A few good books
Senior Crystal Farnsworth reads 558 books in 365 days
When Crystal Farnsworth finished an in-class assignment last year, she picked up a book and read. When she returned to her apartment, she read some more. She read in bed. She read at meals. She read in London and Dublin and Paris. All year long, she read and she read and she read.
In 365 days, Farnsworth read 558 books. Total pages: 181,486.
Among Oregon’s bookworms, Farnsworth is reigning queen. In January, she claimed top honors in a lighthearted annual reading contest held by Oregonian columnist Steve Duin. Only one other contestant topped 100,000 pages.
After reading about six hours a day during the school year, Farnsworth put distance between her and her competitors by averaging 11-hour reading days during Christmas break. She reads at break-neck speed, digesting a 350-page book in about three and a half hours.
Her college textbooks make up only a tiny fraction of her reading. The majority was an eclectic mix of nonfiction, ranging from Paul Zumthor’s Daily Life in Rembrandt’s Holland to C. S. Lewis’ Mere Christianity to Morton N. Cohen’s biography of Lewis Carroll. On the lighter side, she read 10 books by Lemony Snicket, the author of A Series of Unfortunate Events.
A writing and literature major from St. Helens, Ore., Farnsworth says she retains much of what she reads. “If I went through the list, I could probably tell you a summary and some random facts from each one,” she says. Among those tidbits, she learned:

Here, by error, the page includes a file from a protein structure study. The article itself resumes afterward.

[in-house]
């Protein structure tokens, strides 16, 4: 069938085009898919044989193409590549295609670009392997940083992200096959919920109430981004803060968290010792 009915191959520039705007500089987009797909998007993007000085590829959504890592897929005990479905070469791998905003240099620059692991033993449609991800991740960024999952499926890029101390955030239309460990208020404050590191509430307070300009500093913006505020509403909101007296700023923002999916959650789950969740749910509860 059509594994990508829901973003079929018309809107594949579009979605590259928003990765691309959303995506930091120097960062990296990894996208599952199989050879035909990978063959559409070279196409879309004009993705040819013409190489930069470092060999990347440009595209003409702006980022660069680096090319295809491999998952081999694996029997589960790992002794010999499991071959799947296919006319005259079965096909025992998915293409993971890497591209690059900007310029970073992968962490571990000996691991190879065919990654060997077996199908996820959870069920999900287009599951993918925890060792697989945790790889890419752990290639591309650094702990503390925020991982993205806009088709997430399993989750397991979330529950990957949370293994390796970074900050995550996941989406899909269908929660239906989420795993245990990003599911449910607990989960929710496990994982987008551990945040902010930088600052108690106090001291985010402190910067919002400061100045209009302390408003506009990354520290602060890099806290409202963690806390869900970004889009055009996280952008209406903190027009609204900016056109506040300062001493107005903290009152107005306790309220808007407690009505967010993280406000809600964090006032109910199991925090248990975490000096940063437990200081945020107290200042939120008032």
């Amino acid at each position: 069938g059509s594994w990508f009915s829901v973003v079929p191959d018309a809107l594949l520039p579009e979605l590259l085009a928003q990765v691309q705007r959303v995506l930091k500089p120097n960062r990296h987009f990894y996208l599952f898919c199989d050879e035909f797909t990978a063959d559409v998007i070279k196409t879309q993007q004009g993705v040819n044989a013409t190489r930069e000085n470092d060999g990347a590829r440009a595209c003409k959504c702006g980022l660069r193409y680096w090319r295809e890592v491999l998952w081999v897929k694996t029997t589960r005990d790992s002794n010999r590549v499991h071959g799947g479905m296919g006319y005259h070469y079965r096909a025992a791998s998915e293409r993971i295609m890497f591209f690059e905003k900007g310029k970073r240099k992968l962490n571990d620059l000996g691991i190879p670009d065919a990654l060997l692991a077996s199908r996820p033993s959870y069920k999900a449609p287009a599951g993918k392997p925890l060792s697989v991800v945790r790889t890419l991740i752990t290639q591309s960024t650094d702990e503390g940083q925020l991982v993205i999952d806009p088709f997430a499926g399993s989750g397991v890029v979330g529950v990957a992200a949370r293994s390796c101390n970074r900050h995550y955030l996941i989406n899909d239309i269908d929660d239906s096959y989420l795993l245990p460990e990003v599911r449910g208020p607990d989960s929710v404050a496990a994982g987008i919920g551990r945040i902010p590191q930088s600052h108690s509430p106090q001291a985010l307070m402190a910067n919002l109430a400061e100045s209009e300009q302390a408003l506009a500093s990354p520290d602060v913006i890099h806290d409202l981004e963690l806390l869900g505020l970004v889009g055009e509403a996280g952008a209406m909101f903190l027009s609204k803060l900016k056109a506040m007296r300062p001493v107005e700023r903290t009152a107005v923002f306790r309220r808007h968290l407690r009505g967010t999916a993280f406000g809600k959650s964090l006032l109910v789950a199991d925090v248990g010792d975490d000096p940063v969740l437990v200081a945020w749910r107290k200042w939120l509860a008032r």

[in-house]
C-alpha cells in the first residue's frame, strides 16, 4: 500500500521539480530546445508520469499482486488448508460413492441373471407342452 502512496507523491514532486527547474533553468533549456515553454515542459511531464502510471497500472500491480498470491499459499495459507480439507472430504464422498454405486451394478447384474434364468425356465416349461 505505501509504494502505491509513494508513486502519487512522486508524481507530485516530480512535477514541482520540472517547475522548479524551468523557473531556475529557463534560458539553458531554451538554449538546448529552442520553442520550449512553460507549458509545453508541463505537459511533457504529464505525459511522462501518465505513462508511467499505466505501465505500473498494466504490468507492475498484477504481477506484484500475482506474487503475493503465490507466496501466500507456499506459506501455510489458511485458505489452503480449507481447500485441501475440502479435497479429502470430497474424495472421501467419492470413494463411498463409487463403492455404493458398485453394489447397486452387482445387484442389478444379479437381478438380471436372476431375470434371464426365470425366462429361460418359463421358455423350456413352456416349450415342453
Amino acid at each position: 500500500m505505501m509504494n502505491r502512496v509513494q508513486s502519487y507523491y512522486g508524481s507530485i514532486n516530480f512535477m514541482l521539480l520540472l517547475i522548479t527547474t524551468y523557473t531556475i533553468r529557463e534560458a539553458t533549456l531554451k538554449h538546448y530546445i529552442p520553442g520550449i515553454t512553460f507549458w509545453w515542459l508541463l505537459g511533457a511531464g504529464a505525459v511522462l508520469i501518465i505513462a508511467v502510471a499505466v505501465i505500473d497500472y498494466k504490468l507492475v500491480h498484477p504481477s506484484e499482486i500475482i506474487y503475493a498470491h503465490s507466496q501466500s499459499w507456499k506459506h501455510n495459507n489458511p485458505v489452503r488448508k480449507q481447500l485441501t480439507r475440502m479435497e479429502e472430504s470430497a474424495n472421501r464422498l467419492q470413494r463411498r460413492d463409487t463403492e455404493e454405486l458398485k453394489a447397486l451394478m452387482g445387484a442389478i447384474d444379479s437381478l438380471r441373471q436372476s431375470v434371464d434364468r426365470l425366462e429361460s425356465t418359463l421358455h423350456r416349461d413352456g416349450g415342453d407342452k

- The poster-bear Smokey was given his own ZIP code — 20252 — by the U.S. Postal Service in 1964 to receive 1,000 letters a day. — Brenda Peterson, Build Me an Ark: A Life with Animals
- Camels can drink up to 50 gallons of water in a few hours, storing it all over their body. — Kenneth Kamler, Surviving the Extremes
- Each day we breathe about 23,040 times and move about 438 cubic feet of air. — Diane Ackerman, A Natural History of the Senses
Farnsworth wasn’t the only George Fox reader to shine on Duin’s list. He listed Laura Engle, a 1990 graduate, as one of the prolific readers. Angie Gill, a senior writing and literature major from Gladstone, Ore., tallied an impressive 80,000 pages, but didn’t enter the contest.